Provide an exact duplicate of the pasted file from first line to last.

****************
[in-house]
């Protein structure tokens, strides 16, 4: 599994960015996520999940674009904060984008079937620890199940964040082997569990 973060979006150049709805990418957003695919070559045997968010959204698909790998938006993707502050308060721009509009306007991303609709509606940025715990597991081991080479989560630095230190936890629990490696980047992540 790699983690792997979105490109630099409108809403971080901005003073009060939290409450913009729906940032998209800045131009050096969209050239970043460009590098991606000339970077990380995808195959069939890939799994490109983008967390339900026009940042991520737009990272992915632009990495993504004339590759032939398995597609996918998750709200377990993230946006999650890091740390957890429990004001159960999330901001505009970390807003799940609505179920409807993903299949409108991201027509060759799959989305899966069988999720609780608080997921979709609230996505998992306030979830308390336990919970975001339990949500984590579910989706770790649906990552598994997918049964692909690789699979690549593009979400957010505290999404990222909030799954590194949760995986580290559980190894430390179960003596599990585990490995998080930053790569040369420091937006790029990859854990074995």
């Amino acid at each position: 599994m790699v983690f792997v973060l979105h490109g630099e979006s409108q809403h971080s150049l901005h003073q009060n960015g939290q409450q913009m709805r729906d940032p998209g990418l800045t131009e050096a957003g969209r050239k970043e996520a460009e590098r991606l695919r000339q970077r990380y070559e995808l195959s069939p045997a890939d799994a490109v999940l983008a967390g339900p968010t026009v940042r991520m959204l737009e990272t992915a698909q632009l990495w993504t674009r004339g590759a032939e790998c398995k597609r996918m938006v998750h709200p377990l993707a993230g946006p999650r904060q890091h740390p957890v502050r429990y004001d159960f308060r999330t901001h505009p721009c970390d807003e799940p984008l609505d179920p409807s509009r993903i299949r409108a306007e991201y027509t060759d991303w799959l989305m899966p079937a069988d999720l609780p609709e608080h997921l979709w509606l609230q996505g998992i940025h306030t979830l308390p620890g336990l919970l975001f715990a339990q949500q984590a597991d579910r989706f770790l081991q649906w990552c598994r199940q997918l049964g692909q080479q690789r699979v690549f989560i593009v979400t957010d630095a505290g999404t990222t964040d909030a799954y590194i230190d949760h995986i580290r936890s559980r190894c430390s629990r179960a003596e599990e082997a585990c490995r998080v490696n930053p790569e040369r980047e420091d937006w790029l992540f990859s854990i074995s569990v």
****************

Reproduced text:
[in-house]
């Protein structure tokens, strides 16, 4: 599994960015996520999940674009904060984008079937620890199940964040082997569990 973060979006150049709805990418957003695919070559045997968010959204698909790998938006993707502050308060721009509009306007991303609709509606940025715990597991081991080479989560630095230190936890629990490696980047992540 790699983690792997979105490109630099409108809403971080901005003073009060939290409450913009729906940032998209800045131009050096969209050239970043460009590098991606000339970077990380995808195959069939890939799994490109983008967390339900026009940042991520737009990272992915632009990495993504004339590759032939398995597609996918998750709200377990993230946006999650890091740390957890429990004001159960999330901001505009970390807003799940609505179920409807993903299949409108991201027509060759799959989305899966069988999720609780608080997921979709609230996505998992306030979830308390336990919970975001339990949500984590579910989706770790649906990552598994997918049964692909690789699979690549593009979400957010505290999404990222909030799954590194949760995986580290559980190894430390179960003596599990585990490995998080930053790569040369420091937006790029990859854990074995």
């Amino acid at each position: 599994m790699v983690f792997v973060l979105h490109g630099e979006s409108q809403h971080s150049l901005h003073q009060n960015g939290q409450q913009m709805r729906d940032p998209g990418l800045t131009e050096a957003g969209r050239k970043e996520a460009e590098r991606l695919r000339q970077r990380y070559e995808l195959s069939p045997a890939d799994a490109v999940l983008a967390g339900p968010t026009v940042r991520m959204l737009e990272t992915a698909q632009l990495w993504t674009r004339g590759a032939e790998c398995k597609r996918m938006v998750h709200p377990l993707a993230g946006p999650r904060q890091h740390p957890v502050r429990y004001d159960f308060r999330t901001h505009p721009c970390d807003e799940p984008l609505d179920p409807s509009r993903i299949r409108a306007e991201y027509t060759d991303w799959l989305m899966p079937a069988d999720l609780p609709e608080h997921l979709w509606l609230q996505g998992i940025h306030t979830l308390p620890g336990l919970l975001f715990a339990q949500q984590a597991d579910r989706f770790l081991q649906w990552c598994r199940q997918l049964g692909q080479q690789r699979v690549f989560i593009v979400t957010d630095a505290g999404t990222t964040d909030a799954y590194i230190d949760h995986i580290r936890s559980r190894c430390s629990r179960a003596e599990e082997a585990c490995r998080v490696n930053p790569e040369r980047e420091d937006w790029l992540f990859s854990i074995s569990v």